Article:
Find the perfect book for your coziest reading nook. Edited by Kate Tuttle
From a novice detective agency to a feminist-focused Orwellian retelling to teenagers' takes on the climate crisis, here are PEOPLE's 2023 picks for the best books of fall.
FICTION: Search History by Amy Taylor
Curious about a new guy, Ana falls into a social media sinkhole when she sees her predecessor: gorgeous, blonde and dead. If you've ever obsessed over a partner's ex, this propulsive debut will give you chills. — Reviewed by Marion Winik
FICTION: Good Women by Halle Hill
These sharp stories bring gallows humor to the Weight Watchers meeting, church study group, funeral parlor, emergency room — anywhere southern Black women are doing what it takes to get by. — Reviewed by Marion Winik
FICTION: Absolution by Alice McDermott
Barbie's moment continues with this gorgeous novel set in 1960s Vietnam. When a local seamstress dresses an American child's doll, "Saigon Barbie" stars in a morally ambiguous do-gooder scheme. — Reviewed by Marion Winik
FICTION: The Helsinki Affair by Anna Pitoniak
In this delicious female spy novel, CIA up-and-comer Amanda and her mentor Kath untangle a global conspiracy involving Russian oligarchs and — gulp — Amanda's father, an agency lifer himself. — Reviewed by Marion Winik
FICTION: Julia by Sandra Newman
As George Orwell predicted, Big Brother is indeed watching us, making his classic novel, 1984, ripe for revival. This daring retelling moves Winston Smith to the side and centers his badass girlfriend. — Reviewed by Marion Winik
NONFICTION: Hell If We Don't Change Our Ways by Brittany Means
A breathtaking memoir about surviving a horrifying childhood of violence and abuse. Means somehow transforms her life's brutal memories into a moving work of art.
NONFICTION: Landlines by Raynor Winn
Along with her terminally ill husband, Winn undertook a 1,000-mile walk through Britain, a demanding yet ultimately fulfilling journey, lyrically recounted by a captivating writer.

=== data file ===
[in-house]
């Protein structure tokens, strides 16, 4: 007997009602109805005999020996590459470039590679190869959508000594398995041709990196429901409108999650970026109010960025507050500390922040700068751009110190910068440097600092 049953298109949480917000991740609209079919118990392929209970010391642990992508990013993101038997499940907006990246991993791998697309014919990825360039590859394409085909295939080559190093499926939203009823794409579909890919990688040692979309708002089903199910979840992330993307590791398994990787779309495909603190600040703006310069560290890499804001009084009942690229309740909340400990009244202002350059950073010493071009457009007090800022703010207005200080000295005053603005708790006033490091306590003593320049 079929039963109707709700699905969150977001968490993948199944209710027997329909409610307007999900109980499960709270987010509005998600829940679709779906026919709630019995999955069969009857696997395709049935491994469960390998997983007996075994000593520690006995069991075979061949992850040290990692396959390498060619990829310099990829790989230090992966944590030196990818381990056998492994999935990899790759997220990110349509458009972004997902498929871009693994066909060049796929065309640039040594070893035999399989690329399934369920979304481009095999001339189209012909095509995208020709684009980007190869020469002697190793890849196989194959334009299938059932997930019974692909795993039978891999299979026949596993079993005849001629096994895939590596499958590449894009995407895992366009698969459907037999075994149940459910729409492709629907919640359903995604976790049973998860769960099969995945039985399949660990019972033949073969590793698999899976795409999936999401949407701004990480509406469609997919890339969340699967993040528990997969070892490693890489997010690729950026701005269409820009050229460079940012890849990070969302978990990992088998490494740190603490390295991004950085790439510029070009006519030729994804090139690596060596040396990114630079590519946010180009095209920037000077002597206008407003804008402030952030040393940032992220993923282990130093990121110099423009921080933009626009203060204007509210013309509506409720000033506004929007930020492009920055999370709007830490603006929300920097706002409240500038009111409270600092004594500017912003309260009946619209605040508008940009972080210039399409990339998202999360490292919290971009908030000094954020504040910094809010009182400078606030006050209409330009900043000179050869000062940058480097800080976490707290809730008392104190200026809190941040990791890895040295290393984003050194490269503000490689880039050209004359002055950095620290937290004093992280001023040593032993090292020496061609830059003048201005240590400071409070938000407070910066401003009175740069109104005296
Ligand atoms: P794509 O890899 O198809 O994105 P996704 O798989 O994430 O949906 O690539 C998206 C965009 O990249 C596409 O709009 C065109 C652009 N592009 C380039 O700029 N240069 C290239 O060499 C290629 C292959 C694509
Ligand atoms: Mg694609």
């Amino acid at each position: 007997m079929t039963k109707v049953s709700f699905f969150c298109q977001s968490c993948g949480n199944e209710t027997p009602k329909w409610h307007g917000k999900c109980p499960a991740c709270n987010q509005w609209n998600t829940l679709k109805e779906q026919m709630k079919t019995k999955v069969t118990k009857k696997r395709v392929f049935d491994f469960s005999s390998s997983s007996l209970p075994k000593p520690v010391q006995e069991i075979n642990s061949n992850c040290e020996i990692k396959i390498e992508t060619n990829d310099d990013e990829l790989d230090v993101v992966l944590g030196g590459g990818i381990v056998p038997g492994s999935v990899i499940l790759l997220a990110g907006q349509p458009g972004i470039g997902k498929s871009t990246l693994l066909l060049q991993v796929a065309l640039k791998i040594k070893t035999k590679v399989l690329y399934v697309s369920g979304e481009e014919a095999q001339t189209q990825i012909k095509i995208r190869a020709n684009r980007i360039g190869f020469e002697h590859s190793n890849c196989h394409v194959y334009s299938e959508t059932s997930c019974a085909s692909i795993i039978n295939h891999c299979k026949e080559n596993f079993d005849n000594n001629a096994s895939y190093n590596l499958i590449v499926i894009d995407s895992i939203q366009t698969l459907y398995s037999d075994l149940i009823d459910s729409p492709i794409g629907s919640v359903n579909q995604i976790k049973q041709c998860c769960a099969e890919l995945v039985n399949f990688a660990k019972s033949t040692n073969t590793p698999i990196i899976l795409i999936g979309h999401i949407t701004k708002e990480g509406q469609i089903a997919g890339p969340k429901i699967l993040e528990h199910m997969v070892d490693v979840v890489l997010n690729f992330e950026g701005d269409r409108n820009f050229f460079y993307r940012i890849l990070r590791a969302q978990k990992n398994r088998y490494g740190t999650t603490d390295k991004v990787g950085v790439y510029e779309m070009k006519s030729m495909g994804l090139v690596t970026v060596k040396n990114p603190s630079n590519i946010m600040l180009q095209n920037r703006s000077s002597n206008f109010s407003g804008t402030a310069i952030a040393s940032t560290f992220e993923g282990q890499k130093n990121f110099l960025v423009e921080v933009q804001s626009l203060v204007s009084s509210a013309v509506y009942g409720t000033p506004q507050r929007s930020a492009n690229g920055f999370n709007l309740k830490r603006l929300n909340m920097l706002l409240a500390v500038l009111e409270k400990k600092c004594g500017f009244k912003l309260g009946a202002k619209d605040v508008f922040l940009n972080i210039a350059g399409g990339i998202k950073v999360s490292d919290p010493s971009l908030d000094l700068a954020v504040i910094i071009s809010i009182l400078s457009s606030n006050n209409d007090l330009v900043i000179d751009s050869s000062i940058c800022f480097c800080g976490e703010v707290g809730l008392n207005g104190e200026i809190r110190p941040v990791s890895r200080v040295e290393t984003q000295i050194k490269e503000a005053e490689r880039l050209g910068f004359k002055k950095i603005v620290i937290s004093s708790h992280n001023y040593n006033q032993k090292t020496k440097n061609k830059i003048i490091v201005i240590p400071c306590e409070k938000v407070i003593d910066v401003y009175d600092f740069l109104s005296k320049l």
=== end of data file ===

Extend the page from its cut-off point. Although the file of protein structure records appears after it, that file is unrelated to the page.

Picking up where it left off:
NONFICTION: But Will You Love Me Tomorrow? by Laura Flam and Emily Sieu Liebowitz
Their voices created some of our most beloved pop songs, but 1960s girl groups didn't always get their due. A belated celebration.
NONFICTION: To Infinity and Beyond by Neil deGrasse Tyson and Lindsey Nyx Walker
A down-to-earth guide to our cosmic neighborhood — and what pop culture gets wrong about space. Entertaining and enlightening.
NONFICTION: Opposable Thumbs by Matt Singer
Critics Gene Siskel and Roger Ebert changed how we talked about the movies. A fascinating look inside their enduring partnership.
MYSTERY & THRILLER: The Raging Storm by Ann Cleeves
When a dead adventurer turns up on Det. Matthew Venn's turf, the investigation draws Venn into a superstition-infused mystery that touches on his own history. — Reviewed by Daneet Steffens
MYSTERY & THRILLER: The Secret Hours by Mick Herron
An intricate espionage thriller from Herron, whose Slough House series is the basis for Apple TV+'s Slow Horses. Bonus: This terrific standalone offers an enticing slice of Slouh House's origin story. — Reviewed by Daneet Steffens
MYSTERY & THRILLER: One Puzzling Afternoon by Emily Critchley
Edie, a grandmother struggling with encroaching memory loss, pursues a burning question: What happened to her friend Lucy, who vanished decades ago as a teenager? — Reviewed by Daneet Steffens
MYSTERY & THRILLER: The Leftover Woman by Jean Kwok
The lives of two women — a privileged book editor and a Chinese immigrant navigating Manhattan's underworld — collide in this emotion-packed thriller. — Reviewed by Daneet Steffens
MYSTERY & THRILLER: The Last Devil to Die by Richard Osman
Skulduggery and laughs abound as our favorite gaggle of amateur-detective retirees tackle drug runners, dodgy antique dealers, art forgers and Battenberg cake recipes. — Reviewed by Daneet Steffens
YOUNG ADULT: This Boy by Illene Cooper
This biography, which chronicles the early days of John Lennon and Paul McCartney in 1950s Liverpool, will delight and fasciate even those too young to remember Beatlemania. — Reviewed by Sue Corbett
YOUNG ADULT: The Fall of Whit Rivera by Crystal Maldonado
After a cruel summer, high school senior Whitney tries to rebound during her favorite season. A pumpkin-spice-latte-flavored treat about friends, family and the importance of fun. — Reviewed by Sue Corbett
YOUNG ADULT: Just Do This One Thing For Me by Laura Zimmerman
Drew's con-artist mom heads off to a concert in Mexico — and doesn't return, leaving Drew to care for her siblings in this propulsive, heartbreaking account of having to grow up too soon. — Reviewed by Sue Corbett
YOUNG ADULT: All You Have to Do by Autumn Allen
Two Black students, 30 years apart, struggle while enrolled at elite private schools. Masterfully interwoven narratives show what it means to challenge injustice through the decades. — Reviewed by Sue Corbett
YOUNG ADULT: The Twenty-One by Elizabeth Rusch
This gripping true account follows 21 tween and teen plaintiffs, who argue that government inaction on climate change violates their constitutional rights. — Reviewed by Sue Corbett
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